The performance of a machine learning model is often crucially dependent on the choice of good hyperparameters. For models of any complexity, relying on trial and error to find good values for these parameters does not scale. This tutorial shows how to use Cloud AI Platform Pipelines in conjunction with the Keras Tuner libraries to build a hyperparameter-tuning workflow that runs a distributed HP search on GKE.

Cloud AI Platform Pipelines, currently in Beta, provides a way to deploy robust, repeatable machine learning pipelines along with monitoring, auditing, version tracking, and reproducibility, and gives you an easy-to-install, secure execution environment for your ML workflows. AI Platform Pipelines is based on Kubeflow Pipelines (KFP) installed on a Google Kubernetes Engine (GKE) cluster, and can run pipelines specified via both the KFP and TFX SDKs. See this blog post for more detail on the Pipelines tech stack. You can create an AI Platform Pipelines installation with just a few clicks. After installing, you access AI Platform Pipelines by visiting the AI Platform Panel in the Cloud Console.

Keras Tuner is a distributable hyperparameter optimization framework. Keras Tuner makes it easy to define a search space and leverage included algorithms to find the best hyperparameter values. It comes with several search algorithms built-in, and is also designed to be easy for researchers to extend in order to experiment with new search algorithms. It is straightforward to run the Keras Tuner in distributed search mode, which we’ll leverage for this example.

The intent of a HP tuning search is typically not to do full training for each parameter combination, but to find the best starting points. The number of epochs run in the HP search trials are typically smaller than that used in the full training. So, an HP tuning-based ML workflow could include these steps:

  • perform a distributed HP tuning search, and obtain the results
  • do concurrent full training runs for each of the best N parameter configurations, and export (save) the model for each
  • serve (some of) the resultant models, often after model evaluation.

As indicated above, a Cloud AI Platform (KFP) Pipeline runs under the hood on a GKE cluster. This makes it straightforward to implement this workflow— leveraging GKE for the distributed HP search and model serving— so that you just need to launch a pipeline job to kick it off.

This post highlights an example pipeline that does that. The example also shows how to use preemptible GPU-enabled VMS for the HP search, to reduce costs; and how to use TF-serving to deploy the trained model(s) on the same cluster for serving. As part of the process, we’ll see how GKE provides a scalable, resilient platform with easily-configured use of accelerators.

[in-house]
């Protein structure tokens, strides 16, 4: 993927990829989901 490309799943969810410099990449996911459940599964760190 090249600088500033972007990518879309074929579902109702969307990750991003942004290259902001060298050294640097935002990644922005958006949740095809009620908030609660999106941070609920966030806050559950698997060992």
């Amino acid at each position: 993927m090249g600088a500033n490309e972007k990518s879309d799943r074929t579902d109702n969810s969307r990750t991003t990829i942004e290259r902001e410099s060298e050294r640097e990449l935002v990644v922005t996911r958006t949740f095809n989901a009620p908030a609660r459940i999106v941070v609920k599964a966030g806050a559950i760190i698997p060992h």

About the dataset and modeling task

The dataset

The Cloud Public Datasets Program makes available public datasets that are useful for experimenting with machine learning. Just as with this “Explaining model predictions on structured data” post, we’ll use data that is essentially a join of two public datasets stored in BigQuery: London Bike rentals and NOAA weather data, with some additional processing to clean up outliers and derive additional GIS and day-of-week fields.

The modeling task and Keras model

We’ll use this dataset to build a Keras regression model to predict the duration of a bike rental based on information about the start and end stations, the day of the week, the weather on that day, and other data. If we were running a bike rental company, for example, these predictions—and their explanations—could help us anticipate demand and even plan how to stock each location.

We’ll build a parameterizable model architecture for this task (similar in structure to a “wide and deep” model), then use the Keras Tuner package to do an HP search using this model structure, as well as doing full model training using the best HP set(s).

Keras tuner in distributed mode on GKE with preemptible VMs

With the Keras Tuner, you set up a HP tuning search along these lines (the code is from the example; other search algorithms are supported in addition to ‘random’):

tuner = RandomSearch(

…where in the above, the create_model call takes takes an argument hp from which you can sample hyperparameters. For this example, we’re varying number of hidden layers, number of nodes per hidden layer, and learning rate in the HP search. There are many other hyperparameters that you might also want to vary in your search.

def create_model(hp):
  inputs, sparse, real = bwmodel.get_layers()
  model = bwmodel.wide_and_deep_classifier(
      num_hidden_layers=hp.Int('num_hidden_layers', 2, 5),
      dnn_hidden_units1=hp.Int('hidden_size', 32, 256, step=32),
                    values=[1e-1, 1e-2, 1e-3, 1e-4])

Then, call See the Keras Tuner docs for more.